387879 A Simplified Mass Transfer Model for Liquid-Gas Systems with Enhanced Speed of Calculations for Determining Mass Transfer Rates
In this paper, a new generic computational mass transfer model is developed based on the penetration mass transfer model by defining new parameters, which are the infinite equilibrium concentration for the liquid and vapor phases. One merit of this approach is that it reduces the complexity of computations while still yielding high quality results. More importantly is, the new definitions represent the interactions between different bubble regimes by describing mass transfer in both the heterogeneous and homogeneous flow regimes. Since this model is mathematically equivalent to Higbie’s penetration model, it can be applied to any system where Higbie’s penetration model can be applied, but can also be extended for use in bubble column systems involving turbulent fluid dynamics, mass transfer, and chemical reactions.
The simple model was developed and verified to represent experimental data or prior computational model results with high accuracy. Assumptions include constant gas volumes and pressures through idealized averages and assuming the bubbles reach equilibrium before leaving the liquid phase. We show the computational model assumption can be applied even in general situations where full equilibrium is not reached by using an analytically derived correction factor. For example, in the case of a bubble column with a high Henry’s law constant, the assumption of the simple model is satisfied and the model shows that mass transfer is independent of the bubble size. However, in case of a bubble column with low Henry’s law constant, the assumption of reaching equilibrium is not satisfied, but the model with correction factor shows the mass transfer rate is areciprocal to the size of bubble with an order of around 1.5, which is supported by experimental data.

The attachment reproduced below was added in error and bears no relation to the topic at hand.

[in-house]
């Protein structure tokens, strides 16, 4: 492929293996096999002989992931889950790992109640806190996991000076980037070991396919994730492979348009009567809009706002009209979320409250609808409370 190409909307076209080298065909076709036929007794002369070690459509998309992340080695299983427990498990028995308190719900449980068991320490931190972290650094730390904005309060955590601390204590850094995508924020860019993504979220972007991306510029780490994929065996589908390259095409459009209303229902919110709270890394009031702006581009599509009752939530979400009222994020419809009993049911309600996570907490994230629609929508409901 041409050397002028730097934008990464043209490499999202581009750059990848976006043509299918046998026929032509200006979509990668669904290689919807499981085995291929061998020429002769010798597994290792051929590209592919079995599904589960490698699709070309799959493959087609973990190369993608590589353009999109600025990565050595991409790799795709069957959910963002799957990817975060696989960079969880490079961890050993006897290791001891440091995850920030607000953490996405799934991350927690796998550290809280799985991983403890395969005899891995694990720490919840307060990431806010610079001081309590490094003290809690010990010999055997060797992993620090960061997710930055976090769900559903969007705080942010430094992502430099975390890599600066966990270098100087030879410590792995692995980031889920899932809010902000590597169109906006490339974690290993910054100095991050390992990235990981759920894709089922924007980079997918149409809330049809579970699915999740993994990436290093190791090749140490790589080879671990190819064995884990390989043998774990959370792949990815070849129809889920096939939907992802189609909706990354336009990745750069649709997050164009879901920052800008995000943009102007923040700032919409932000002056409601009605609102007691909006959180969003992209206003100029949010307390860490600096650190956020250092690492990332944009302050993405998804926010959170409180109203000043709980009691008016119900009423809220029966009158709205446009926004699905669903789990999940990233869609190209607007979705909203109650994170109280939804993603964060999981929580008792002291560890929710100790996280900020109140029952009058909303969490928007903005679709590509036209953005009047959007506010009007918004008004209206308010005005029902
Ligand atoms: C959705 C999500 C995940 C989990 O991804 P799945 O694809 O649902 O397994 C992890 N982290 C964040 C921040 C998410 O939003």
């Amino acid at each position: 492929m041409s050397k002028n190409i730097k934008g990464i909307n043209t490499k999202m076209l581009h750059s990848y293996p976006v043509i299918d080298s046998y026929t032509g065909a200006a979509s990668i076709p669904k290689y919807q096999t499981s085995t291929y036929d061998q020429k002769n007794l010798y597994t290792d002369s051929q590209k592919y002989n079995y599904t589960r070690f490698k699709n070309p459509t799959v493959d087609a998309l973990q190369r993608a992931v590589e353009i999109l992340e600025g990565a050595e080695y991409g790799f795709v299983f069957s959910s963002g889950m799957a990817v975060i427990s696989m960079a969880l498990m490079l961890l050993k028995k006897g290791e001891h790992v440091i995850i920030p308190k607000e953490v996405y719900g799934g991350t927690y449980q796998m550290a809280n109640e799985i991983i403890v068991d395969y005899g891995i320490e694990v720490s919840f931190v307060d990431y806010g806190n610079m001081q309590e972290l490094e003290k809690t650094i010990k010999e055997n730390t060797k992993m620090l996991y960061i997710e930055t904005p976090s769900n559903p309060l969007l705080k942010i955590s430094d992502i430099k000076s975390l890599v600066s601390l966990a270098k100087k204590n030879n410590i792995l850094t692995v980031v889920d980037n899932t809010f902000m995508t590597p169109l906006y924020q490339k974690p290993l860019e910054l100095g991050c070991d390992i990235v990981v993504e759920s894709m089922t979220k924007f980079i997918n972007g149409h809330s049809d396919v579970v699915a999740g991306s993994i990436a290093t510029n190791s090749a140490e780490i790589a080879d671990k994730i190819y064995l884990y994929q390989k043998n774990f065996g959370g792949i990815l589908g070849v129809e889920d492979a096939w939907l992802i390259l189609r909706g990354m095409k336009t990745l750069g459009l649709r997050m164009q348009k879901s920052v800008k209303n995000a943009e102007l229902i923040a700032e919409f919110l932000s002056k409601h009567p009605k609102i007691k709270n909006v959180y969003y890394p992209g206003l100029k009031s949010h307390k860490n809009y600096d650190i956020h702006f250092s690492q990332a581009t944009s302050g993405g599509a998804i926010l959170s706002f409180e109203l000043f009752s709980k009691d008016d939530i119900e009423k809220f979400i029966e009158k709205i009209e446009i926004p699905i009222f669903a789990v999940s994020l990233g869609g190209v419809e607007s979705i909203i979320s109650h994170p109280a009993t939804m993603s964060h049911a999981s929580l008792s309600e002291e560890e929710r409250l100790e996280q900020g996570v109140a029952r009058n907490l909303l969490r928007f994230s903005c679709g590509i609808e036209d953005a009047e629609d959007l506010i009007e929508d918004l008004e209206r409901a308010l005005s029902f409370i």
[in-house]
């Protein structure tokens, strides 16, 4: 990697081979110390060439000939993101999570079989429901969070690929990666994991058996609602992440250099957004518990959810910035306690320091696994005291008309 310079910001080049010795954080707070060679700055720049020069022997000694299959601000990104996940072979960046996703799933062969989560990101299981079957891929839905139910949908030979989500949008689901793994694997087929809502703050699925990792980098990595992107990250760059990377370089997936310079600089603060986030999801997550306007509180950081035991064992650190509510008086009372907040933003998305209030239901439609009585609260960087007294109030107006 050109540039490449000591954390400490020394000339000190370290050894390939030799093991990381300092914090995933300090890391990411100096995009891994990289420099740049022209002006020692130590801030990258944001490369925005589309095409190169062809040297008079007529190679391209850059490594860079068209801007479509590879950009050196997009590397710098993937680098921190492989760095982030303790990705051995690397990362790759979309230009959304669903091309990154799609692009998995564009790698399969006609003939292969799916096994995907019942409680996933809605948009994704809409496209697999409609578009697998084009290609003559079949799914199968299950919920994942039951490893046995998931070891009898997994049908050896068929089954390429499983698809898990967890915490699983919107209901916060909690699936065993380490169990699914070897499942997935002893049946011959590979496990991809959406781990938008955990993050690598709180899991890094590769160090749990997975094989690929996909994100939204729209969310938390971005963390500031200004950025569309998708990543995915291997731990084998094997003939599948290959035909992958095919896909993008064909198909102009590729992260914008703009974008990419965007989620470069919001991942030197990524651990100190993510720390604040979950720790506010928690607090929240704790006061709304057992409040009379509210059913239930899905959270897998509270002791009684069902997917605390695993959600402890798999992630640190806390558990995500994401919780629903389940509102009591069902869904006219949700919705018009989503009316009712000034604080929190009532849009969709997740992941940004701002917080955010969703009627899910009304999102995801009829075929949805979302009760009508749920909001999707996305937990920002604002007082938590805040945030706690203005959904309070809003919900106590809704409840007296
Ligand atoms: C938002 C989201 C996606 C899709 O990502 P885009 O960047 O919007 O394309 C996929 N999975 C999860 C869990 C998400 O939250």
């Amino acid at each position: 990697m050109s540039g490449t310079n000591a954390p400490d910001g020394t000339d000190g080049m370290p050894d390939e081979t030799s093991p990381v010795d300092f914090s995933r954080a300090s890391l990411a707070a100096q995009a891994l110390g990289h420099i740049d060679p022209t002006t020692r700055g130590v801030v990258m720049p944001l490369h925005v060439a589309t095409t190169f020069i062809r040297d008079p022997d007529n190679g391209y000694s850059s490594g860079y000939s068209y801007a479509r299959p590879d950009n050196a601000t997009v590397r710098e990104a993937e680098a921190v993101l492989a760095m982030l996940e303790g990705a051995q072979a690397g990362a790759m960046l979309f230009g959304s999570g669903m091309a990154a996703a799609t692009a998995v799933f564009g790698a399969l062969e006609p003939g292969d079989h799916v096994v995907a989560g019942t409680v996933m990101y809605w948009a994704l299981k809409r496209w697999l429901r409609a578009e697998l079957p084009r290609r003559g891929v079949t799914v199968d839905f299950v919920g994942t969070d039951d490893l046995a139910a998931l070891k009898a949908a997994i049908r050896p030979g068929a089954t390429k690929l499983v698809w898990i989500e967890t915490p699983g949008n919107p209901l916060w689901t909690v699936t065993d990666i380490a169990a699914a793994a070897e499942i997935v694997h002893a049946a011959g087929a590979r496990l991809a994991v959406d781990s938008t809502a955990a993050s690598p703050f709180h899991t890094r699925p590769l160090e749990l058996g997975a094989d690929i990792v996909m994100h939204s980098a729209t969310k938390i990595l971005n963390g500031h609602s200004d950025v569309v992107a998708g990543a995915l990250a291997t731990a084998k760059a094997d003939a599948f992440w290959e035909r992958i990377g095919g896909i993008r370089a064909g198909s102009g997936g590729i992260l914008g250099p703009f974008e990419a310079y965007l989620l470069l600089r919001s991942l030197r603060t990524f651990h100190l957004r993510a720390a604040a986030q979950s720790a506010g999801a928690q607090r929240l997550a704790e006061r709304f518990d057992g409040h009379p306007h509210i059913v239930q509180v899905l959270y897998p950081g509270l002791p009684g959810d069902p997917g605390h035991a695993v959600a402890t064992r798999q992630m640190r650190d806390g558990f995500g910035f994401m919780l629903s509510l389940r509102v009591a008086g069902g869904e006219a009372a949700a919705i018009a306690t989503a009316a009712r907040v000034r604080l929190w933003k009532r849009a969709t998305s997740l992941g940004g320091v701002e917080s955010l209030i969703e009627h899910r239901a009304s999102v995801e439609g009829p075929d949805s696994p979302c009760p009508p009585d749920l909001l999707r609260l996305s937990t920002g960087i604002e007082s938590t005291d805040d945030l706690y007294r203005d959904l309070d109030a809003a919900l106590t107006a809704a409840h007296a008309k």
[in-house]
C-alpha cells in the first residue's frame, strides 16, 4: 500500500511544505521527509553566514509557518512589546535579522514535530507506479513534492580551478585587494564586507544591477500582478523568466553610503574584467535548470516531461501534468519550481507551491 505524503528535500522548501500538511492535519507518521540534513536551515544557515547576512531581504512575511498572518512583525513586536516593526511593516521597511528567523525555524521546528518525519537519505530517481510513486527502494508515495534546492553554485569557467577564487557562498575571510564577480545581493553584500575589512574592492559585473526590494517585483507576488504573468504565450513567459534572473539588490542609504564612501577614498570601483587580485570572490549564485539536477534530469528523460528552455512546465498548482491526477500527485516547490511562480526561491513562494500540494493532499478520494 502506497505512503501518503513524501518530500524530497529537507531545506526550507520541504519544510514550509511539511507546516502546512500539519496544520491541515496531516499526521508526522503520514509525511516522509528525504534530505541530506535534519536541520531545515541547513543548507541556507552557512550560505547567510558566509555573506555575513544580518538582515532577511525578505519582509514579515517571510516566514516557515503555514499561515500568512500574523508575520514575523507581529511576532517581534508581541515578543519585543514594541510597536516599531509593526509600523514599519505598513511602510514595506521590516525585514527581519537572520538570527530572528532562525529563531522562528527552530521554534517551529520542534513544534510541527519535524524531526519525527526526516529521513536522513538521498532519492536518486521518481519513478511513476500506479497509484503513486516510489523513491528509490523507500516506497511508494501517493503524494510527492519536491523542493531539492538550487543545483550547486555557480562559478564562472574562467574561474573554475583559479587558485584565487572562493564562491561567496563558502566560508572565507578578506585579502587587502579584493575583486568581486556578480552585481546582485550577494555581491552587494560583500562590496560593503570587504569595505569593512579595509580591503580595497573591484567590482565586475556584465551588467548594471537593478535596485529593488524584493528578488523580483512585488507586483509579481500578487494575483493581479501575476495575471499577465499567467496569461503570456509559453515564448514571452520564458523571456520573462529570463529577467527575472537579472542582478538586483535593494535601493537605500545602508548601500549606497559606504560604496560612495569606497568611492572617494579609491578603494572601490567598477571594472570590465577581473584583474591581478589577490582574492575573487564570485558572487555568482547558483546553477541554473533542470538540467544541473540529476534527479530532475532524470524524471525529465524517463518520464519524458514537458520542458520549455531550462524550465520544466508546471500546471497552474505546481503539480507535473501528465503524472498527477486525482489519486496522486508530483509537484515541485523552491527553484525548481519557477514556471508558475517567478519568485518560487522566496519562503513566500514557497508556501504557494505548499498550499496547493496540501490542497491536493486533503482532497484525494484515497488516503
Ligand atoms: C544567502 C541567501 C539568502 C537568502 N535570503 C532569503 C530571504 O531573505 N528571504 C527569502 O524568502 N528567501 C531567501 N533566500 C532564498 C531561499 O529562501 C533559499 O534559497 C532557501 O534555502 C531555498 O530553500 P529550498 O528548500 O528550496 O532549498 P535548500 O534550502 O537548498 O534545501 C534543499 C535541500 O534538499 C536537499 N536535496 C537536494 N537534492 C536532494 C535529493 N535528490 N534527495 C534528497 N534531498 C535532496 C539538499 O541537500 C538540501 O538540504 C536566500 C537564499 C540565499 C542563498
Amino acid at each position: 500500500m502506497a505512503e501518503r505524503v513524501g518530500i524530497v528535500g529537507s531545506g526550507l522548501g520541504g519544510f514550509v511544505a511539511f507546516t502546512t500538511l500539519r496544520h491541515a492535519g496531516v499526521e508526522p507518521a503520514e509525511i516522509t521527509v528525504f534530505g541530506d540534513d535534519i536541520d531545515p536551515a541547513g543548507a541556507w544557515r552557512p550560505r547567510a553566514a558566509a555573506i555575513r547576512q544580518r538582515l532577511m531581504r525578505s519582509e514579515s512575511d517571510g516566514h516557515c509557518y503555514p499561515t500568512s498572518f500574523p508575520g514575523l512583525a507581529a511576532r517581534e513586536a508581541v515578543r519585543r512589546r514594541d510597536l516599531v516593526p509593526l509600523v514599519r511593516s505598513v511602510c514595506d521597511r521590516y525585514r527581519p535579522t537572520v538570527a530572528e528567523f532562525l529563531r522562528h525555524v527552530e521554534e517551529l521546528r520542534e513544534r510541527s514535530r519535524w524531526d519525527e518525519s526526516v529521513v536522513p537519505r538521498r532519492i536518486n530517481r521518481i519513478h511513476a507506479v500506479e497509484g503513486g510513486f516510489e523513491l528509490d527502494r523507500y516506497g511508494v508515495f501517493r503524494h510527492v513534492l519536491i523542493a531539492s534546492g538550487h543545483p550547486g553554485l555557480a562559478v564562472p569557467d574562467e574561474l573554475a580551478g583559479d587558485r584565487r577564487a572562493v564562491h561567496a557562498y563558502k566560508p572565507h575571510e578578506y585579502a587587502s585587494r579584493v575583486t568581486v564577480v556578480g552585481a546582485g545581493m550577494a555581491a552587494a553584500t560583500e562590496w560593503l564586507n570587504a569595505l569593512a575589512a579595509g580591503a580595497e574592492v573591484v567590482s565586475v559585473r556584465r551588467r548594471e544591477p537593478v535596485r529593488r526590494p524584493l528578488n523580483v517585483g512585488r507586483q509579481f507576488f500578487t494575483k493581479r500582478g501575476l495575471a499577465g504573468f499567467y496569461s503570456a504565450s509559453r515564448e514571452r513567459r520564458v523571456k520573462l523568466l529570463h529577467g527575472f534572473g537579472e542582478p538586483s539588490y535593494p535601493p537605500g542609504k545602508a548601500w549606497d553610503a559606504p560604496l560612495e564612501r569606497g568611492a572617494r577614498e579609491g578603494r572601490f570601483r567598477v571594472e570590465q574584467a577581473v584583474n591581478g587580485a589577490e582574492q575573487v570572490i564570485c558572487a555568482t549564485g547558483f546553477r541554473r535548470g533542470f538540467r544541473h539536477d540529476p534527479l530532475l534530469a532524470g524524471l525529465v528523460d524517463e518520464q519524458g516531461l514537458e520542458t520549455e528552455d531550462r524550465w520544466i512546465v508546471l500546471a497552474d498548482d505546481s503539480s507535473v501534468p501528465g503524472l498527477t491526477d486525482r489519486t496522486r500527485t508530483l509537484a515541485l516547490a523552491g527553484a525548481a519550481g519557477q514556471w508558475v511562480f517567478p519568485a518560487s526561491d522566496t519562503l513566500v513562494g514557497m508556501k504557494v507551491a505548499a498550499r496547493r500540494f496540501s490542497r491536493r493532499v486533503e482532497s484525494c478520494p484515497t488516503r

Finally, these fast computations of chemical equilibrium conditions, or pseudo-equilibrium states, can be useful when a physical system involves chemical reactions. When chemical reactions are involved, a reaction enhancment factor of mass transfer is needed and must be evaluated. However, with these equilibrium states or pseudo-equilibrium states, the necessity of the chemical reaction enhanced factor can be relaxed, since it implies that mass transfer can be described as one of the chemical reactions advanced to those equilibrium states or pseudo-equilibrium states using the same model.